Established by: Board of undergraduate education, 2021-01-28
This course is about fluid mechanics principles and how they can be applied to study the different biofluid systems of the human body. The course covers various analytical and numerical methods commonly applied in both clinical practice and medical research for understanding and evaluating different physiological functions related to these biofluid systems. The course includes the biofluid mechanics of systems such as the brain, heart, macro- and microcirculation.
The course consists of two parts:
Module 1, theoretical work, 5 ECTS
Module 2, laboration, 2,5 ECTS
Expected learning outcomes
Knowledge and understanding: Demonstrate knowledge of the role of biofluid mechanics in health care and medicine Define and describe relevant fluid mechanics principles such as the conservation laws, Bernoulli's equation and the Hagen-Poiseuille equation, including the main assumptions that need to be fulfilled Discuss and describe in detail how to apply these fluid mechanics principles to different biofluid systems and when and where different fluid mechanics principles are used in clinical practice Account for the fluid systems of the human body and their relevant fluid mechanics quantities (e.g. intracranial pressure, blood flow and arterial wall shear stress) and typical measurements related to these systems
Skills and abilities: Independently and with methodological accuracy apply classical mechanics principles to solve fluid flow problems in the field of medicine. Independently perform laboratory measurements of flows and pressures related to physiological systems, and to critically compare the results to theoretical predictions Independently apply and interpret numerical fluid dynamic simulations based on imaging, flow and pressure data acquired in vivo (from data collection to post-processing analysis)
Judgement and approach: Critically reflect on and discuss the role of biofluid mechanics in health care and medical research Critically evaluate and discuss the possibilities and limitations of analytical and numerical applications for describing the biofluid mechanics of the human body
At least 90 ECTS credits including Classical Mechanics (9 credits) and Mathematics of Physical Models (10.5 credits) or equivalent. Proficiency in English and Swedish to meet the general entry requirements for higher studies in Sweden.
Form of instruction
The instruction is in the form lectures, supervised laboratory work, seminars and demonstrations. Attendance is mandatory for the laboratory work.
Module 1: Theoretical work, 5 credits. This part is tested through a written examination. Mini-tests are conducted on six occasions and can provide bonus points for the written exam (up to 10% of the exam's maximum score). The grading scale consists of Fail (U), Pass (G), or Pass with Distinction (VG). 50% of the exam's maximum score is required for a passing grade (G), and 80% is required to Pass with Distinction (VG).
Module 2: Laboration, 2.5 credits. This part is examined through written laboratory reports. The grading scale consists of Fail (U) or Pass (G).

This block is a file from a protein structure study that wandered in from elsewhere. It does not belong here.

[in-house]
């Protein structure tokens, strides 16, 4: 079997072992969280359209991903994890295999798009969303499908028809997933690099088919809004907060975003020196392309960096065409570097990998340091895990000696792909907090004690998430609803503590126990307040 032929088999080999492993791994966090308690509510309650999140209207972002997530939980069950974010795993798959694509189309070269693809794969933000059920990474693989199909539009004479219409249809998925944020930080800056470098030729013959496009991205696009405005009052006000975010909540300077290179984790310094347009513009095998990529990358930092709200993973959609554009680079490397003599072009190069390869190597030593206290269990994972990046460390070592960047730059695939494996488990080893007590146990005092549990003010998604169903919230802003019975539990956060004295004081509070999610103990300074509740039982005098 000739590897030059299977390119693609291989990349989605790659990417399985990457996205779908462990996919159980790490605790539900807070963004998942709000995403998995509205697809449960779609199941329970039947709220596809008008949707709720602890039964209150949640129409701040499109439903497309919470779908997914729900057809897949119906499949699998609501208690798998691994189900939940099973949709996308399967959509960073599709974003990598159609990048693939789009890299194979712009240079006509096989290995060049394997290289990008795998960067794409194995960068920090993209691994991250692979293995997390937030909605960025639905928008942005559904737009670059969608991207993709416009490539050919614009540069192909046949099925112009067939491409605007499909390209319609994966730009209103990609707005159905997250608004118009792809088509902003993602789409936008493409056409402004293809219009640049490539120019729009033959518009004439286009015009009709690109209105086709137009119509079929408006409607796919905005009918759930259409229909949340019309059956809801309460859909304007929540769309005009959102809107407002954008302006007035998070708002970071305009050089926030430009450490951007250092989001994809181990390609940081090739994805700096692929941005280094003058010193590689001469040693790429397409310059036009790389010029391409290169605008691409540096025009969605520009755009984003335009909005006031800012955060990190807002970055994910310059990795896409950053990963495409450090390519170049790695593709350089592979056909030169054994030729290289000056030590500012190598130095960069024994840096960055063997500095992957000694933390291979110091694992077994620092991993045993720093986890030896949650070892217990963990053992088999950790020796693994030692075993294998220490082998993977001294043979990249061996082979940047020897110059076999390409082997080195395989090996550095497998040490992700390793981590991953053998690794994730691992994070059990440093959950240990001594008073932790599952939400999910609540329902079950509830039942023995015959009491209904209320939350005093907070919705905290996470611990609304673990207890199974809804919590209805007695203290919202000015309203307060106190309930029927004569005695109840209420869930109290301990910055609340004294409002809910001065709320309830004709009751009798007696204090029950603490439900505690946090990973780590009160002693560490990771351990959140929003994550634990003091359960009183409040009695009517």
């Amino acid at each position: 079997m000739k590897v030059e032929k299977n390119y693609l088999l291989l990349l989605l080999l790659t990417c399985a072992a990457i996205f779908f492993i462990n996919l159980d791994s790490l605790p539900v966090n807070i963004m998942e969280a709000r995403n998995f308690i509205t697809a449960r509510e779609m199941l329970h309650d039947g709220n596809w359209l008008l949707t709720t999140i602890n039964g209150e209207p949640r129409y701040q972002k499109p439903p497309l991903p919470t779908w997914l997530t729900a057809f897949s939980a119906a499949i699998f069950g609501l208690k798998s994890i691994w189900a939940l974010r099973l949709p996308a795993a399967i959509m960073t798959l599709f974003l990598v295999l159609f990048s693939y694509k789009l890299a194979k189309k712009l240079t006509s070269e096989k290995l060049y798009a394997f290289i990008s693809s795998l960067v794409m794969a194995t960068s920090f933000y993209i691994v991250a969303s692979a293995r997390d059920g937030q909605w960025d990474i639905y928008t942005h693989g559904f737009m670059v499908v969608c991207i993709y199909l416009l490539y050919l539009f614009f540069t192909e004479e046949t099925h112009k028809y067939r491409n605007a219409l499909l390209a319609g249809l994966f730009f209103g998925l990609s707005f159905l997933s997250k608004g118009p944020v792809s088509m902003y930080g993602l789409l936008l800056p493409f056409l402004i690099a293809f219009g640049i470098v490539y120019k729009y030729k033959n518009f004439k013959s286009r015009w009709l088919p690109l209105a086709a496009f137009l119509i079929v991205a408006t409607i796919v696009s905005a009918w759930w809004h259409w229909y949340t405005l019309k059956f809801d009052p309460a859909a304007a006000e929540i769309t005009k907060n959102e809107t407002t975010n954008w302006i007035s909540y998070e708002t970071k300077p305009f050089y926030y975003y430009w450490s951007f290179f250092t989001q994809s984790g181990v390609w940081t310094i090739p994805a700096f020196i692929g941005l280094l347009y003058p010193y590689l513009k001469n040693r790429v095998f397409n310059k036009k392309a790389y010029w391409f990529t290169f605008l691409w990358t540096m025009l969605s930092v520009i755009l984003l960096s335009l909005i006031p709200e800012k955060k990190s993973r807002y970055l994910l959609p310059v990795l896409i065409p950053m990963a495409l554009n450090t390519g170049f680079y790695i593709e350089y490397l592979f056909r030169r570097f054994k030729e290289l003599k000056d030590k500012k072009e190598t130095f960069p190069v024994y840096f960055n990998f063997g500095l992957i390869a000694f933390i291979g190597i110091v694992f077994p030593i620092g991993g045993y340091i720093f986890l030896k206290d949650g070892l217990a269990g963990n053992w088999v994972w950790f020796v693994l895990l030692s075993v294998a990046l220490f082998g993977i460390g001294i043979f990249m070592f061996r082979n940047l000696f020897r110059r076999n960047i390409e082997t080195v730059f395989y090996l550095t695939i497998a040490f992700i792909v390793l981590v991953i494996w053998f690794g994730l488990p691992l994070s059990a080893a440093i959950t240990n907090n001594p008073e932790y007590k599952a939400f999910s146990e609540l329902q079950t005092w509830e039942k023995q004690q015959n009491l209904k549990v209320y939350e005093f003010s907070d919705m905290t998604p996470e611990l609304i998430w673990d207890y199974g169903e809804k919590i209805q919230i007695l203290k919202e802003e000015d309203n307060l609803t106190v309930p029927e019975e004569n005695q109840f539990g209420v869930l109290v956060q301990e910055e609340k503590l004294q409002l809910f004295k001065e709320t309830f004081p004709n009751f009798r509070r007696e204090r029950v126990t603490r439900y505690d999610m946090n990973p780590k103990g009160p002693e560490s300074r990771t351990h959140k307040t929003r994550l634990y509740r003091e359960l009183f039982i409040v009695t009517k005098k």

On the course as a whole, the potential grades are Fail (U), Pass (G), or Pass with distinction (VG). The grade is based on the grade received for module 1 and will not be given until all obligatory modules have been approved.
Students who do not pass the regular examination, renewed examination in accordance with the Umeå University Regulations for tests and examinations at the undergraduate and graduate level (FS 1.1.2-553-14) could be arranged. The first re-test is offered no later than two months after the first examination. When the ordinary examination takes place in May or June, a first retesting opportunity is given within three months after the first examination. In addition, at least another re-test within one year of regular examination is offered. Students who receive a passing grade on an examination may not retake the examination.
A student who has taken two examinations in a course or part of a course without passing, has the right to have another examiner appointed, unless there are specific reasons against it (6 ch. 22, § HF). Requests for new examiners should be addressed to the Head of the Department of Radiation Sciences.
Changes can be made to the syllabus' examination form for students that have been granted pedagogical support due to disability. Adaptions to the examination form shall be considered based on the individual needs of the student. Any adjustments made must accommodate the expected learning outcomes. At the request of the student, the course coordinator, in consultation with the examiner, should promptly decide on the matter and notify the student about the decision.
In the event that the course is cancelled or major changes are introduced, the students are assured at least three occasions of examination (including regular examination), as prescribed in the syllabus to the course that the student originally registered in, over a period of a maximum of two years from the previous syllabus expiration date.
2021 week 8
Rubenstein David A. Biofluid mechanics : an introduction to fluid mechanics, macrocirculation, and microcirculation / David A. Rubenstein, Wei Yin, and Mary D. Frame, The Department of Biomedical Engineering, Stony Brook University, Stony Brook, NY, USA [Elektronisk resurs] uuuu-uuuu : ISBN: 9780128009444 Search the University Library catalogue